- Baseball in the Garden of Eden, A Book ReviewPosted 4 years ago
Somehow Giants make it to Series
- Updated: October 25, 2012
Wow! Unbelievable! Incredible! You pick the adjective. Any one of those can describe the 2012 National League Championship Series between the San Francisco Giants and the St Louis Cardinals.
The Giants were on the brink of elimination to the Cards, and they roared back to overwhelm them. As a longtime Giants fan, I never thought that I would get over the 1987 NLCS which the Giants lost in a heartbreaking fashion in seven games. I was wrong. The 2012 NLCS does help to make up for 1987 — the Giants totally dominated the last three games of the series. The Giants used great starting pitching by Barry Zito, Ryan Vogelsong and Matt Cain. All three of these pitchers are great stories of perseverance and intestinal fortitude.
If you look at the Giants’ statistics for the 2012 playoffs, the only thing that you can do is scratch your head and wonder how the heck the Giants ever won two series and are in to the World Series. I’m really not sure that I have an answer either. It comes down to heart and how much the Giants want to win. One of the Giant players who has stepped up in the postseason is Marco Scutaro, a midseason acquisition and an unassuming middle infielder. I always thought that Scutaro was a solid big league player, but he turned into the heart of the Giants.
Marco Scutaro and his play were the underlying theme after the first game of the NLCS. Scutaro was playing second base when there was a groundball hit to Giants shortstop Brandon Crawford. I don’t think that the ball was quite hard enough to turn the double play. The runner on first base was Cards outfielder Matt Holliday. He went hard into second base and tried to take out Scutaro. I was not bothered by the hard slide, but what really bothered me (and a lot of other fans, and probably the Giants’ players) was that the slide was late. Scutaro and the Giants were very lucky that he wasn’t seriously hurt—Scutaro could have ended up with a broken leg, at the very least.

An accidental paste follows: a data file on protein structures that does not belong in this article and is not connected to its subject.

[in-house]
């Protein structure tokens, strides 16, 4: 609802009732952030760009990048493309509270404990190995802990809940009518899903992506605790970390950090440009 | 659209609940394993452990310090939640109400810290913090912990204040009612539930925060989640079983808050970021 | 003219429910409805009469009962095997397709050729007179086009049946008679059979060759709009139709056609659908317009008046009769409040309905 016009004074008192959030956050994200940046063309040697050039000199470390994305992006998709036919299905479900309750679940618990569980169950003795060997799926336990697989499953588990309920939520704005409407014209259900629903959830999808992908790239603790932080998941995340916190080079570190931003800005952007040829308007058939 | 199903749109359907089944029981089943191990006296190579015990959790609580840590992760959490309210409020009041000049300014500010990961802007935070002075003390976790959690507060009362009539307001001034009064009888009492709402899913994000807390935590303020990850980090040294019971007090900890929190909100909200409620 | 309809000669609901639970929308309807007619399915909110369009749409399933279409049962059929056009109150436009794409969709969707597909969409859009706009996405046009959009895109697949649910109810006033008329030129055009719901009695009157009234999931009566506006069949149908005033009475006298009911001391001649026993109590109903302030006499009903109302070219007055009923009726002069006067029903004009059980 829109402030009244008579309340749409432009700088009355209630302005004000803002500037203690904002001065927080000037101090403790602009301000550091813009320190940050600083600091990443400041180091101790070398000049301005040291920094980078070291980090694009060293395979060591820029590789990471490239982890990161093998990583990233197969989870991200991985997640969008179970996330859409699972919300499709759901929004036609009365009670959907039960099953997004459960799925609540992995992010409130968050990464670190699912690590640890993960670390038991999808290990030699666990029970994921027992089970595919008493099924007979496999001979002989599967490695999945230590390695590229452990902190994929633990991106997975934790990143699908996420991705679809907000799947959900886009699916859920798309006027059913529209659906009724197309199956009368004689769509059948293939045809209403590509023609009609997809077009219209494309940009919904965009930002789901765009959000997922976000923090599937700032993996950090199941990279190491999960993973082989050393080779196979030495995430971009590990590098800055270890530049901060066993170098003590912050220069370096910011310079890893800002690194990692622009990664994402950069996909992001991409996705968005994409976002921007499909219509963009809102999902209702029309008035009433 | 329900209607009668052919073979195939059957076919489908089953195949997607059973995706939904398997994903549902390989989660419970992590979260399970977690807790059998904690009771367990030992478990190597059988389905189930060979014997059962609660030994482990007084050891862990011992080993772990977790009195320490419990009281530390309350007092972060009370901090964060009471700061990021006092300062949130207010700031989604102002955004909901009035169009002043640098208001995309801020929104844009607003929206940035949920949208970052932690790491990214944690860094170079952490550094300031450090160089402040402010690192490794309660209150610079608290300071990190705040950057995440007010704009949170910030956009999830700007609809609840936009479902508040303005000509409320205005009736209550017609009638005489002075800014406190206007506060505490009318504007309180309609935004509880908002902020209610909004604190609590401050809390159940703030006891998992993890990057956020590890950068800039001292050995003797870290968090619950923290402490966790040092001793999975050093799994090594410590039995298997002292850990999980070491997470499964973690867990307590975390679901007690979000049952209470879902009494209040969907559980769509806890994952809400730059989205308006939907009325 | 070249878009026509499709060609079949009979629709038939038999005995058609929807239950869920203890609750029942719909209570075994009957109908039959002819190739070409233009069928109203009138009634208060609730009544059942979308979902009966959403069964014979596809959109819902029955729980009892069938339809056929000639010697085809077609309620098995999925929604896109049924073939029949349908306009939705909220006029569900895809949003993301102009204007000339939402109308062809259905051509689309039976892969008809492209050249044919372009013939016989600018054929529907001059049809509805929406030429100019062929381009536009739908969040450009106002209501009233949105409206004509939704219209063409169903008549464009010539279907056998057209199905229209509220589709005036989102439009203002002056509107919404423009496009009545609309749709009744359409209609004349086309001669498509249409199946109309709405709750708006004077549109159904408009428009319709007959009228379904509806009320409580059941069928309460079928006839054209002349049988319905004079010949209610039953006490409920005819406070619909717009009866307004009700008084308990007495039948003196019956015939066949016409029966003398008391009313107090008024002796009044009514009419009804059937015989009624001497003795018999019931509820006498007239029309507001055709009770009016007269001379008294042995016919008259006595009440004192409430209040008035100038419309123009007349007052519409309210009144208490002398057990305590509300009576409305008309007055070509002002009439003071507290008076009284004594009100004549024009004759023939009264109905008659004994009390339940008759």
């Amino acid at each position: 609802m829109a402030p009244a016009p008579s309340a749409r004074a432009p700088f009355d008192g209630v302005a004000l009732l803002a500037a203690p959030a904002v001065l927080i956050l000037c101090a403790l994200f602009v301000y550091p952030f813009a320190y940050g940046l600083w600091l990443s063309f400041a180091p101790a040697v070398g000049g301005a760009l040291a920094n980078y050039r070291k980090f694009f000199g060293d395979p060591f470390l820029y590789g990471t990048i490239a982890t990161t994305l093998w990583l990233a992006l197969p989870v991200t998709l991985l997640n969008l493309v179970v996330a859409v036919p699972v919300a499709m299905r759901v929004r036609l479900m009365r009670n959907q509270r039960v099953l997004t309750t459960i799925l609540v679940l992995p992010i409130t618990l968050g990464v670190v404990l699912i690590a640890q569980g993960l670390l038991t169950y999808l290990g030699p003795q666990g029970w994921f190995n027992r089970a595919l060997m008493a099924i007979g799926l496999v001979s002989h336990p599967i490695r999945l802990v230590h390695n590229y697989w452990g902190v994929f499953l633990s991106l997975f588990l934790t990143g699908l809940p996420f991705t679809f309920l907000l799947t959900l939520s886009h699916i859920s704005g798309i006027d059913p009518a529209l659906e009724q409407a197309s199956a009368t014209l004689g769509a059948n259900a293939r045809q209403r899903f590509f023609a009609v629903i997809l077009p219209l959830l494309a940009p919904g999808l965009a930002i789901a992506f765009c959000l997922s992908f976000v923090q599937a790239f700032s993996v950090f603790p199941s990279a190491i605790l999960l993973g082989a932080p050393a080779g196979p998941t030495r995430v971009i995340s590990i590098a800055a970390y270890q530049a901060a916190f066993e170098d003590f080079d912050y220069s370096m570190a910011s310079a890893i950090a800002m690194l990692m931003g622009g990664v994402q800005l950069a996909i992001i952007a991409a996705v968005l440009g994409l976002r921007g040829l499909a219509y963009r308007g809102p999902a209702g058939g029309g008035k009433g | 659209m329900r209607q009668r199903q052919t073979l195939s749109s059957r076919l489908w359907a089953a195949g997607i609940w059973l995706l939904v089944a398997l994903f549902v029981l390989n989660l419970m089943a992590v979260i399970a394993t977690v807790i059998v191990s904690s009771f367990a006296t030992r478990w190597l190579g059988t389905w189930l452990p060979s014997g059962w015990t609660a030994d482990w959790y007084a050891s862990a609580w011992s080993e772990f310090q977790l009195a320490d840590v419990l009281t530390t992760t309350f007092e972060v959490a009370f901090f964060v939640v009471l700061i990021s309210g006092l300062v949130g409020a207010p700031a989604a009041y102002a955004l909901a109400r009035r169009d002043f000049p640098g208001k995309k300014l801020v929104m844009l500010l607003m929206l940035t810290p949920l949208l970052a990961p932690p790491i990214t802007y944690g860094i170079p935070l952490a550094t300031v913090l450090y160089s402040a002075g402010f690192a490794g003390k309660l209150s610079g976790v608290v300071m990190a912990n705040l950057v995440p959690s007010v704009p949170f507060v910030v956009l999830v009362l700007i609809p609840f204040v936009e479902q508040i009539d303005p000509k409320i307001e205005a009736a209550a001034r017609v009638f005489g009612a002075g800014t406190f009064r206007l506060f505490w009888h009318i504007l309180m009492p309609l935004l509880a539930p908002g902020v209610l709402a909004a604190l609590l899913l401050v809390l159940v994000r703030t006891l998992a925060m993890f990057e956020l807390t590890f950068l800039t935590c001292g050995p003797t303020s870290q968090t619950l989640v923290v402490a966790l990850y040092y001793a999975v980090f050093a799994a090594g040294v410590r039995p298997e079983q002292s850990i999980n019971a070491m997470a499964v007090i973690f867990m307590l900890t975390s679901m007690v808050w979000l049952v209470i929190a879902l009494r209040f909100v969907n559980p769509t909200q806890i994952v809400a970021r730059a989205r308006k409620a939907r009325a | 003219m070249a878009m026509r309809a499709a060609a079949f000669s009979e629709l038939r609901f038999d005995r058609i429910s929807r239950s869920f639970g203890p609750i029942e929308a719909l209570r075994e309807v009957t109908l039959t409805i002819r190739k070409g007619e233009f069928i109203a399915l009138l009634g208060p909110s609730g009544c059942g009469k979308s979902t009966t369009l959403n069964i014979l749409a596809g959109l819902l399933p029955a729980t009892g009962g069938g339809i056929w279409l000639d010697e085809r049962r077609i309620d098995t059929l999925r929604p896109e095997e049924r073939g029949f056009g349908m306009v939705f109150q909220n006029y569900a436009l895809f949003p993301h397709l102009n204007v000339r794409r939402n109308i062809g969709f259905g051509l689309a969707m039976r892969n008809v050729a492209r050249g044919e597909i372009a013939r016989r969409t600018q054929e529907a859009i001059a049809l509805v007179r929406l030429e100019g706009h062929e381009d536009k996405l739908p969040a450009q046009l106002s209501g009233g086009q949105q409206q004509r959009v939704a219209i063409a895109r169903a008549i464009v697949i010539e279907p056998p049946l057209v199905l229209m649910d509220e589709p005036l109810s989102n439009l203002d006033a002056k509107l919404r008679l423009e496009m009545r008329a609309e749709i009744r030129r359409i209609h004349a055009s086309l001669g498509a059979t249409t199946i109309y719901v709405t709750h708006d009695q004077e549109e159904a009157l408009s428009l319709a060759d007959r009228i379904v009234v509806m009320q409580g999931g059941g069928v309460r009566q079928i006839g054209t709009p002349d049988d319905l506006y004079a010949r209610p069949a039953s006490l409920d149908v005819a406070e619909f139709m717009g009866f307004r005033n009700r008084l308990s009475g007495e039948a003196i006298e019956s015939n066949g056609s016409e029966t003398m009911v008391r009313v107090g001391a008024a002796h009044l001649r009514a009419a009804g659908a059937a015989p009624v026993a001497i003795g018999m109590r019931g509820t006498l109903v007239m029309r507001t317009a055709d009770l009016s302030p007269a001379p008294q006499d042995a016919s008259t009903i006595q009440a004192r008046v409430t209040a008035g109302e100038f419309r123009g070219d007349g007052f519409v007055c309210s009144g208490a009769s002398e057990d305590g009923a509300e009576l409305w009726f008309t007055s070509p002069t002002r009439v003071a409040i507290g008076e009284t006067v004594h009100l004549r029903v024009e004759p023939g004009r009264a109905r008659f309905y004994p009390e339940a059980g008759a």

Scutaro came out of the game a few innings later, but not before getting a key base hit. An X-ray and an MRI were required for Scutaro a day later. Luckily, there was no structural damage, and no broken bones. Scutero did say later that it felt like being hit by a train. Scutaro played the rest of the NLCS like a man possessed — getting clutch hits to get on base or to drive in critical runs, along with making clutch defensive plays.
The Giants ended up being down in the NLCS, three games to one. The last two losses to the Cardinals seemed utterly disheartening, and it seemed like there was little hope for San Francisco. As long as they still had a chance, the Giants weren’t dead yet. The Giants had to win three games in a row to win the pennant. It seemed like an almost impossible task.
The first game was pitched by Barry Zito, a solid professional, but he has not had a lot of success since joining the Giants in 2007. Zito was also a lightening rod for fan criticism since he signed a huge contract when he joined the Giants. I don’t blame Zito for this since he just followed human nature — wanting to take care of his future, and the Giants were willing to offer the contract. Zito was left off the postseason roster in 2010. Zito had a good year in 2012, and was a vital member of the Giants’ pitching staff this year. Zito pitched the Giants to a 5-0 combined shutout win in Game 5 versus the Cardinals in St Louis. Zito looked totally in charge. After Game 5, the NLCS moved back to AT& T Park for the last two games.